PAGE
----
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Michael Shellenberger Testimony before the Committee on Energy and Natural Resources on the reliability, resiliency, and affordability of electric service in the United States

March 11, 2021
By Michael Shellenberger

Nuclear power plants have a significant role to play in ensuring the nation's electric power system functions reliably as more intermittent power is added to the grid.

From the study:

Nuclear plants are among the most reliable components of America’s power grids. Nuclear plants operate as a national fleet at 94 percent annual capacity factor.

A study published in late 2019 found that Germany’s nuclear phase-out is costing its citizens $12 billion per year. 
 
The land requirements of industrial renewable energy projects are two orders of magnitude larger than those of nuclear and natural gas plants. Industrial solar and wind projects require between 300 and 400 times more land than nuclear plants. If the United States were to try to generate all of the energy it uses with renewables, 25 percent to 50 percent of its land would be required, according to the best-available study by a leading energy analyst and advisor to Bill Gates. By contrast, today’s energy system requires just 0.5 percent of land in the United States.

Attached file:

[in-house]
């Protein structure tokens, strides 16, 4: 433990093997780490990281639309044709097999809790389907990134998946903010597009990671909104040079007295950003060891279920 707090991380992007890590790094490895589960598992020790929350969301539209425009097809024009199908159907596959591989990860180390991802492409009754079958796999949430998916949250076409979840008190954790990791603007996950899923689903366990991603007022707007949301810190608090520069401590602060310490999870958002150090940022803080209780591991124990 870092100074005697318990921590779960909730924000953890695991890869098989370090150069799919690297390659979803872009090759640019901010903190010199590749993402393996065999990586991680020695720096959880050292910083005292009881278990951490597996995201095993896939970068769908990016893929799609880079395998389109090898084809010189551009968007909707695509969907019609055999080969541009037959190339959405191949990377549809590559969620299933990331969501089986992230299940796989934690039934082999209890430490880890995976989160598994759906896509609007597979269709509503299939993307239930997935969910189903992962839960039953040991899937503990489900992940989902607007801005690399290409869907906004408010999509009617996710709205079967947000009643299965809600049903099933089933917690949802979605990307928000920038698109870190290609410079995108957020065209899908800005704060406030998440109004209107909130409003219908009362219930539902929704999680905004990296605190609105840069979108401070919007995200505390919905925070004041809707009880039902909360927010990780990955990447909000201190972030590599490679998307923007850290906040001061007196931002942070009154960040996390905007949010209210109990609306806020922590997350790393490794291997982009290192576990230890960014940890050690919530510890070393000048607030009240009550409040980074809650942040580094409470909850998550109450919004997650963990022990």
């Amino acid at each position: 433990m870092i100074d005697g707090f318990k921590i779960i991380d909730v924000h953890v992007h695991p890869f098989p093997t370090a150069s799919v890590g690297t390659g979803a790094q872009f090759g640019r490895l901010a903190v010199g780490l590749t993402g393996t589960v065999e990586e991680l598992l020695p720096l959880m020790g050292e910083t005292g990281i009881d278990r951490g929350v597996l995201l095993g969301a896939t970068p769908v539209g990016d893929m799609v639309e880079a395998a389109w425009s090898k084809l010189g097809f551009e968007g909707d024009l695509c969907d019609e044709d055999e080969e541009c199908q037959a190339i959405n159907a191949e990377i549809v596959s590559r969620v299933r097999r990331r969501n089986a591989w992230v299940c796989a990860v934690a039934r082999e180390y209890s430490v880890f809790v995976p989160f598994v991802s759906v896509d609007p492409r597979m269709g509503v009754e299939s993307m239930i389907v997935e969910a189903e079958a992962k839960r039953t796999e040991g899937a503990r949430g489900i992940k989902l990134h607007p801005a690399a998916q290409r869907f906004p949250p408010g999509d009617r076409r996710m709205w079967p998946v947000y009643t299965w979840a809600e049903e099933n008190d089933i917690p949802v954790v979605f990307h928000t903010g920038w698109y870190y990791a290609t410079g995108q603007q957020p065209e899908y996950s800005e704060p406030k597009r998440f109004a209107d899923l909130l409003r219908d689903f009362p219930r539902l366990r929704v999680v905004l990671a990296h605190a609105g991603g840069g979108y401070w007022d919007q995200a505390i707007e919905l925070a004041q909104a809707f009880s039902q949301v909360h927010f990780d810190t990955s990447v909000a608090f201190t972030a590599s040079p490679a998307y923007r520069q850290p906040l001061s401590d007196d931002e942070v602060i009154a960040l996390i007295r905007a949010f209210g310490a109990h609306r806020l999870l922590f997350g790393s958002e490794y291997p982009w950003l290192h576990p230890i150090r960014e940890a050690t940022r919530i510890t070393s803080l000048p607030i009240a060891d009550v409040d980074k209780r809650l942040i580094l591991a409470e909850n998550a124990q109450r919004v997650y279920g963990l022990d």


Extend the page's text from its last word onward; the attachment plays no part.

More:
The premature closure of nuclear plants threatens reliability, resiliency, affordability, as well as America’s reductions in greenhouse gases. Without state or federal action, the US will close twelve nuclear reactors by 2025, which constitute 10.5 gigawatts of highly-reliable, lowcost, and low-carbon power. Despite ratcheting regulations, the cost of operating America’s nuclear plants fell from $44.57 per megawatt-hour on average in 2012 to $30.42 in 2019.